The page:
Dr. Eduardo do Couto e Silva - Particle Physicist and Deputy Manager of Fermi LAT Instrument Science Operations Center
Image of Eduardo do Couto e Silva Dr. Eduardo do Couto e Silva is a particle physicist and Deputy Manager of Fermi's Large Area Telescope (LAT) Instrument Science Operations Center.

Since 2005, particle physicist Eduardo do Couto e Silva has served as Deputy Manager for the Instrument Science Operation Center (ISOC) of the Large Area Telescope, which is the primary science instrument on the Fermi observatory and he has, ever since, co-led the ISOC's Science Operations team.

Eduardo's activities in Fermi typically involved coordination of large and diverse groups of scientists and engineers to evaluate LAT performance and ensure readiness for on-orbit operations. Eduardo was the Manager of the Science Verification Analysis and Calibration Department during most of the pre-launch activities involving integration and test of the Large Area Telescope.

In 2006, Eduardo co-coordinated tests of LAT spare modules using particle beams produced at European facilities (CERN and GSI), where he was the SLAC team lead. In 2001, he participated in the high altitude balloon flight test of Fermi modules and in 1999/2000 he coordinated the data analyses for the beam test performed at SLAC during the research and development phase of the Large Area Telescope.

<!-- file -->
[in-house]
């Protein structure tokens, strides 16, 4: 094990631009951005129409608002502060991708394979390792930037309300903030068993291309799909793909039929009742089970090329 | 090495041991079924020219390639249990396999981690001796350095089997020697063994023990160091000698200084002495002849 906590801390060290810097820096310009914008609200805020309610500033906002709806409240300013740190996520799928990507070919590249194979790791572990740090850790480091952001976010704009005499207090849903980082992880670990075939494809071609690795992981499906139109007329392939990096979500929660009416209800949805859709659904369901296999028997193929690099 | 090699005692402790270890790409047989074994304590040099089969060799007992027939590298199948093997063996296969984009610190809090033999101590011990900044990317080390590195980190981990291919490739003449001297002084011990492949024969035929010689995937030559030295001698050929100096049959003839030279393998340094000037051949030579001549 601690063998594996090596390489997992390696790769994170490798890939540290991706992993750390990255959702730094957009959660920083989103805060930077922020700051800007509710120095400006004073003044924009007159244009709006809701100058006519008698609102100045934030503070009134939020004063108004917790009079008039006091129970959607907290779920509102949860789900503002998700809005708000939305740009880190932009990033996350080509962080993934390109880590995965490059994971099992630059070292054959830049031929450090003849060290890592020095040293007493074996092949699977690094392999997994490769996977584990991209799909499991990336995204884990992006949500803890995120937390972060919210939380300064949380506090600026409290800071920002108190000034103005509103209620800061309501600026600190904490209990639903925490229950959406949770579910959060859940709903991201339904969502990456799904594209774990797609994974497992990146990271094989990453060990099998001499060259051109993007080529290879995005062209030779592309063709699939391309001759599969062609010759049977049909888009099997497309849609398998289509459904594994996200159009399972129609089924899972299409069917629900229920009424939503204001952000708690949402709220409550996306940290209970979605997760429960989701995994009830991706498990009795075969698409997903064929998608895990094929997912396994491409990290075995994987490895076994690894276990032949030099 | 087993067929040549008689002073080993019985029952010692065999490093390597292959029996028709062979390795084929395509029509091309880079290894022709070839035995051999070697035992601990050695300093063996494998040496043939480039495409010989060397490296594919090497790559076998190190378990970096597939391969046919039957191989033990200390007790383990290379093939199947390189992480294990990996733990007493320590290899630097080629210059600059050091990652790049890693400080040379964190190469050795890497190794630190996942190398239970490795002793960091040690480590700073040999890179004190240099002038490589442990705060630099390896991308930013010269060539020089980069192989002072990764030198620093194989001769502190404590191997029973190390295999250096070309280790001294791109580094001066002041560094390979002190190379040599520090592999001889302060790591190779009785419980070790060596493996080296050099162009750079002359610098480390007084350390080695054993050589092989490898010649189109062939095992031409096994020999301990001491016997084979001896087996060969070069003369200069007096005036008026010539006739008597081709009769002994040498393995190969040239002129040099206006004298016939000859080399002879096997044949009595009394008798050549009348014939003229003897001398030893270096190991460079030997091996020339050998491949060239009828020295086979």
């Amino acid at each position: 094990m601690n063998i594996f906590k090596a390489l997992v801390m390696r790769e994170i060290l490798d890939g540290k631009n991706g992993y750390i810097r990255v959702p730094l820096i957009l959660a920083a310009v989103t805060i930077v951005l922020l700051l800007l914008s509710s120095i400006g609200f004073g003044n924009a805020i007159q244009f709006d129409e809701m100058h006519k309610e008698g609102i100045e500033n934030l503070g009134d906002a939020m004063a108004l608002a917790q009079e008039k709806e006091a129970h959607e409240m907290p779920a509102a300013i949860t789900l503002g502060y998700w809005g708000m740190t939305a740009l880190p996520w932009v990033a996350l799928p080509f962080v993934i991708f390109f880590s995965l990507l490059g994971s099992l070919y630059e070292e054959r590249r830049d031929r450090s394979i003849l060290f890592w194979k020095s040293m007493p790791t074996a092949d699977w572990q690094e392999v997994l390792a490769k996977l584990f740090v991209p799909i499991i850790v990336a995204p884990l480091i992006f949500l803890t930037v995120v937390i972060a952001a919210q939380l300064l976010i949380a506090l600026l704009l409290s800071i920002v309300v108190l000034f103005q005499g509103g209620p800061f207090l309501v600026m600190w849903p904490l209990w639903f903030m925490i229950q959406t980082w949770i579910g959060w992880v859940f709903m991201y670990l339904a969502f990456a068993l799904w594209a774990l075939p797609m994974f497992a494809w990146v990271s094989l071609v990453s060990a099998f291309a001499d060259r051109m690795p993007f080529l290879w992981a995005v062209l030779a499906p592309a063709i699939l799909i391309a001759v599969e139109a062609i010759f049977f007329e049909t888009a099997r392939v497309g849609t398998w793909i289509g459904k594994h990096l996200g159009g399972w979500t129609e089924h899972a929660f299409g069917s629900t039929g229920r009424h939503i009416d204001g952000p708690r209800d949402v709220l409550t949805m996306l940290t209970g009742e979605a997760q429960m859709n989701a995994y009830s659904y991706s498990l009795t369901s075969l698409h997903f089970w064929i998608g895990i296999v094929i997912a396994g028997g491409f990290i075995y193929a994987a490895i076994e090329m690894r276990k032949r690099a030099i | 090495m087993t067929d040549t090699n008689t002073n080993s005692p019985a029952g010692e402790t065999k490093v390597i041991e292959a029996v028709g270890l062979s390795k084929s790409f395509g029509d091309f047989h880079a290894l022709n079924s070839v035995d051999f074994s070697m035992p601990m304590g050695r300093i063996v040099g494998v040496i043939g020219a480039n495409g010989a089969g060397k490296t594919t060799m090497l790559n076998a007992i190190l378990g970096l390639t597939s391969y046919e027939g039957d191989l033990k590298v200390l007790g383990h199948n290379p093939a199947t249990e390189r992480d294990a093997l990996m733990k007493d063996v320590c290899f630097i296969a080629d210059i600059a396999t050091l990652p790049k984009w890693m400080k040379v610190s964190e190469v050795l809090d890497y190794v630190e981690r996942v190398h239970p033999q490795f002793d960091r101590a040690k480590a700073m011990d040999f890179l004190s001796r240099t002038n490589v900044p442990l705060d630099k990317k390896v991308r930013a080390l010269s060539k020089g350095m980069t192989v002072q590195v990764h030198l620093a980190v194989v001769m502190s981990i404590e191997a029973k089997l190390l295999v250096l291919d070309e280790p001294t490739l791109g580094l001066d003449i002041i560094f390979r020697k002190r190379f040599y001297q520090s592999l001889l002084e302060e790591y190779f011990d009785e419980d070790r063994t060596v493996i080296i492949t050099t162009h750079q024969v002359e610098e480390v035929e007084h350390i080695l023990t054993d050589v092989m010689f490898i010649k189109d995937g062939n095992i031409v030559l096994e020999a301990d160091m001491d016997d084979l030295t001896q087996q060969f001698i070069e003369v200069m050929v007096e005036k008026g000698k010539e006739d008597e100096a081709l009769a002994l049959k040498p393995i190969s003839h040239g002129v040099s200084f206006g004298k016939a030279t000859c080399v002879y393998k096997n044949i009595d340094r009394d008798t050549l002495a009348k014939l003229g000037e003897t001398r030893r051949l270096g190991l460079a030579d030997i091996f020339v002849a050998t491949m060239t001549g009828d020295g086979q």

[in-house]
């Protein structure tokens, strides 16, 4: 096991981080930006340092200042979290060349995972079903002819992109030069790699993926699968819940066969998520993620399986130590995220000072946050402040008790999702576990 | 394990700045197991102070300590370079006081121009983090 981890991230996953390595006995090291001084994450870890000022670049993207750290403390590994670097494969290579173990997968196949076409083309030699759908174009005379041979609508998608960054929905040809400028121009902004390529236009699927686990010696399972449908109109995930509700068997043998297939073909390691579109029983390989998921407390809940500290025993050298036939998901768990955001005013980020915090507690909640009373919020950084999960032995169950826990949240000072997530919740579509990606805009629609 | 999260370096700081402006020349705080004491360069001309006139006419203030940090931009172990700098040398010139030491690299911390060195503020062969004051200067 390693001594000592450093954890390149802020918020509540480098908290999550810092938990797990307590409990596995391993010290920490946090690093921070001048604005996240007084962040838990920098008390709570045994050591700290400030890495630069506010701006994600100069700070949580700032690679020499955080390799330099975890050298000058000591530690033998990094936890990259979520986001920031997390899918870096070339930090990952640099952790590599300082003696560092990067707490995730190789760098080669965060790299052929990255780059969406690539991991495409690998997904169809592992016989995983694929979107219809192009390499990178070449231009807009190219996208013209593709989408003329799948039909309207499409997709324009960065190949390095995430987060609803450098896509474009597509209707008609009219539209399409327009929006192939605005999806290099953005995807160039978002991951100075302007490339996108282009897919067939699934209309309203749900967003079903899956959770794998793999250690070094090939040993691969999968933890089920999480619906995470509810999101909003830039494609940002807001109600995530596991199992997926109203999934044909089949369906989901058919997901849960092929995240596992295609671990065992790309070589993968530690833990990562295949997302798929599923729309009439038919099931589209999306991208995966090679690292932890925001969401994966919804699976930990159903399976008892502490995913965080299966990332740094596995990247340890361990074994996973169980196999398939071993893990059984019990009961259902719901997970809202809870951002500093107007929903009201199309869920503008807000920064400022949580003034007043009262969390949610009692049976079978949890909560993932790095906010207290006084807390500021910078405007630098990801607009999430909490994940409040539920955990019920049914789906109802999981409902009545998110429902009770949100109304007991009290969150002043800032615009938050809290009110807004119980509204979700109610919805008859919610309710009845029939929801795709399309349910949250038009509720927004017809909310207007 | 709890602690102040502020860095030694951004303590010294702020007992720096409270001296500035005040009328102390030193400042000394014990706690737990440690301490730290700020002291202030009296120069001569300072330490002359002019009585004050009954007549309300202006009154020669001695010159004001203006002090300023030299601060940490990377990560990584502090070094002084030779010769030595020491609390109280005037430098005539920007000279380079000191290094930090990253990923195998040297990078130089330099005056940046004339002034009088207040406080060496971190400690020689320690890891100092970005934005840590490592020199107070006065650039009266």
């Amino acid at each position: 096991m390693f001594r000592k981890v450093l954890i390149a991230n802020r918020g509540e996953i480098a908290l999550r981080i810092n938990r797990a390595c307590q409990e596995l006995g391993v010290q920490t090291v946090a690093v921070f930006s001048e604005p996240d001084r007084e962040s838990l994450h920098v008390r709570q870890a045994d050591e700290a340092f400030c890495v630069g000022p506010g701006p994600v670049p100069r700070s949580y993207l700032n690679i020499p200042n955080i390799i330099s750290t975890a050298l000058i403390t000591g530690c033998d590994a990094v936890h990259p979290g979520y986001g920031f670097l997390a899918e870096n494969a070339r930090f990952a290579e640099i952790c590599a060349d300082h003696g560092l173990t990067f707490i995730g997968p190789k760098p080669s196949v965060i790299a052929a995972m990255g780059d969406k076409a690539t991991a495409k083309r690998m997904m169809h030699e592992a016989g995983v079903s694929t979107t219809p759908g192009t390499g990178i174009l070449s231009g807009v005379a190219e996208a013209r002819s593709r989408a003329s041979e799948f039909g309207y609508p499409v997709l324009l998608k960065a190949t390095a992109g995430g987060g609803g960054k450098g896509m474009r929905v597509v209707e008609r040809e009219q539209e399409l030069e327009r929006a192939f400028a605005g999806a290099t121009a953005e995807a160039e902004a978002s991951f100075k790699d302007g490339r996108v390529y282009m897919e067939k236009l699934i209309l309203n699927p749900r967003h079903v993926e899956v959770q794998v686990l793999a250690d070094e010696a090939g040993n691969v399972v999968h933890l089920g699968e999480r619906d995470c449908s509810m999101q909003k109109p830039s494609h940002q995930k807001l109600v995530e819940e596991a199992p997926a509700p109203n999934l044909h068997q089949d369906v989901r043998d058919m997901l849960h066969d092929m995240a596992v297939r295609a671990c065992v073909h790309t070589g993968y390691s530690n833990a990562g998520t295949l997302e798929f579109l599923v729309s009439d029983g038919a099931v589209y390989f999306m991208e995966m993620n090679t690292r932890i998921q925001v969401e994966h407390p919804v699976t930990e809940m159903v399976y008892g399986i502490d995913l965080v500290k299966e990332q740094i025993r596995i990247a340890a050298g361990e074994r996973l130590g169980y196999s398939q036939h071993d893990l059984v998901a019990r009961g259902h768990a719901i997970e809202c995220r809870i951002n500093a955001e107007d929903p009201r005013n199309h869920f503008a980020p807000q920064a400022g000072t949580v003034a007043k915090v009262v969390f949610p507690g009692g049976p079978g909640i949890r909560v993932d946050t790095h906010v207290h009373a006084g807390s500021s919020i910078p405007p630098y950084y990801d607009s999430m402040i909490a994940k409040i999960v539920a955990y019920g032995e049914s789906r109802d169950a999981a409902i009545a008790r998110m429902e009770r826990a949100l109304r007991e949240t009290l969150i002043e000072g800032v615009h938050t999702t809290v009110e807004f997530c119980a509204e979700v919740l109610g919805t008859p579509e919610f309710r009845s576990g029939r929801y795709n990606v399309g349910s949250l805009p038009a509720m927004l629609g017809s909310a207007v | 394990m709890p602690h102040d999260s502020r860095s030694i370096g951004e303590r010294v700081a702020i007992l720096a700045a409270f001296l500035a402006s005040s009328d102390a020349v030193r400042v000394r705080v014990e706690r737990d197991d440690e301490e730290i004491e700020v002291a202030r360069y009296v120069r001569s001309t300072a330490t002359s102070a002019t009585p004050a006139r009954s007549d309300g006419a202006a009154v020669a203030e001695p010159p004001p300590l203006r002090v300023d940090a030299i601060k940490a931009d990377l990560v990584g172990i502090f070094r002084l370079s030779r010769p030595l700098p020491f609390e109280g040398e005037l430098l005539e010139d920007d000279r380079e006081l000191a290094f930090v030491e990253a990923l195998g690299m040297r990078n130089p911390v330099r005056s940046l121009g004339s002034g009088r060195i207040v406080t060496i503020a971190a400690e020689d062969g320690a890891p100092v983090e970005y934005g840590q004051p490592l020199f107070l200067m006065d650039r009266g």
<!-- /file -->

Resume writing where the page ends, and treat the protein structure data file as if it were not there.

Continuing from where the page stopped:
Eduardo was born and educated in Brasilia, Brazil, where he received his Bachelor of Physics from Universidade de Brasilia. He was granted a Ph.D. from Indiana University by conducting research on the physics of B mesons in the European Laboratory for High Energy Physics (CERN) located at the border between France and Switzerland. After being awarded a CERN Fellowship, he joined an experiment to search for neutrino oscillations. In 1999, he was awarded a post-doctoral fellowship and moved to Stanford University to work at the Stanford Linear Accelerator Center and joined the Fermi project. Since then, he has been playing prominent roles in many areas of the development of Fermi.

Throughout his career he designed, built and tested silicon detectors for high energy physics and high energy astrophysics and organized international conferences and workshops in this area. In late 2000, he was promoted to staff physicist at SLAC and in 2004 he became a member of the Kavli Institute for Particle Astrophysics. His principal interests lie in high energy astrophysics, specially gamma ray bursts and physics beyond the standard model. He is often involved in outreach activities and has strong interest in scientific dissemination.